On Tuesday night, I dreamt that Jen and I were in a seaside penny arcade. I don't know why, but I believe the penny arcade was in Whitley Bay on the north-east coast of England. One of the arcade's main attractions was a 1.5×-scale mechanical Roger Moore.
I should, perhaps, explain that the larger-than-life, although otherwise extremely life-like simulacrum of the former James Bond was dressed in a double-breasted khaki safari suit, complete with buttoned pockets, and was poised in mid-backhand-throw. Initially, I assumed that the famous actor's facsimile was about to throw a shaken—a Japanese throwing-star martial weapon. On closer inspection, however, I realised that it was about to launch a toupée.
The real Roger Moore.
Before I could stop her, Jen inserted a coin in the slot alongside the likeness of the erstwhile Simon Templar and, with a whirring of wheels and a clicking of cogs, the mechanism began to advance towards her, karate-chopping and kicking in an extremely robotic, though disconcertingly life-like manner. Fortunately, Jen acquitted herself extremely well, fending off the likeness of the one-time Persuader's blows with ease.
And then I woke up.
Most dreams are pure nonsense, but it is often claimed that great ideas can also come to people in their sleep. Which was this, I wonder? Is the world ready for a coin-operated 1.5×-scale mechanical rendition of Sir Roger Moore, or is it an idea ahead of its time?
—Prof. Jeremy Baker
ESCP Business School, Oct 2014
Prof. Baker pretty much hits the nail on the head, here: what modern supermarkets most certainly lack is glamour.
When I pulled up at Sainsbury's last week, would it really have been too much to ask for the foreign gentlemen in the car park who offered to wash my car to have worn something a bit more glamorous than damp-looking, brown overalls? Sequins, perhaps, or maybe even a top-hat. Furthermore, within the store itself, I can't help thinking they missed a golden opportunity recently when they installed new spotlights in the bananas section. Would a chandelier or two really have been all that out of place? And as for Deidre on the checkout: a very nice lady, I'm sure, but I reckon someone more of the calibre of Scarlett Johansson, say, or Cate Blanchett, might add a certain je ne sais quoi.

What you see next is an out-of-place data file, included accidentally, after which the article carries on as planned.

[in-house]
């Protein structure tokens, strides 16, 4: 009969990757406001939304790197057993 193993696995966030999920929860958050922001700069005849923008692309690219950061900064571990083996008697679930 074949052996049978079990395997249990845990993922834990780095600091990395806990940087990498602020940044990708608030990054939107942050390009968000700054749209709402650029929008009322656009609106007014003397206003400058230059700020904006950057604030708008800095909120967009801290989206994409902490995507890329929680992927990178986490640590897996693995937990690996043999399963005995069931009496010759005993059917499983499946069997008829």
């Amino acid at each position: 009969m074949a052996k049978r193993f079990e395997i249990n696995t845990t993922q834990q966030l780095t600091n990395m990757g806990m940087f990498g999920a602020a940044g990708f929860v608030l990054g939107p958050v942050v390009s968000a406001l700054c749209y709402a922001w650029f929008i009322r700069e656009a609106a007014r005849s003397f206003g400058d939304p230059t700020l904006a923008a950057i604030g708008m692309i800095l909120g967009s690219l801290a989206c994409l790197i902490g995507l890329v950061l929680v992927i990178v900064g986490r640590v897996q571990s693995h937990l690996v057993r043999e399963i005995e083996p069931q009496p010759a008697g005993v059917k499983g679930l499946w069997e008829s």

Sainsbury's new checkout lady?
Of course, where the supermarkets really missed a trick was at George Clooney's wedding last week. A civil ceremony in Venice is all well and good, but I'm sure, for the right financial incentive, the star of Ocean's Eleven would have been just as happy to lead his blushing bride down the Home Baking aisle at the Dewsbury branch of Lidl.
Hitchin emailed me yesterday to draw my attention to this succinct one-sentence summary of the career of the late Norman Collier:
BBC:Comedian Norman Collier dies aged 87
… Collier went on to make regular appearances on television and at theatres across the UK in the 1970s and 80s, and is arguably best remembered for his act featuring an intermittently working microphone - and his chicken impression.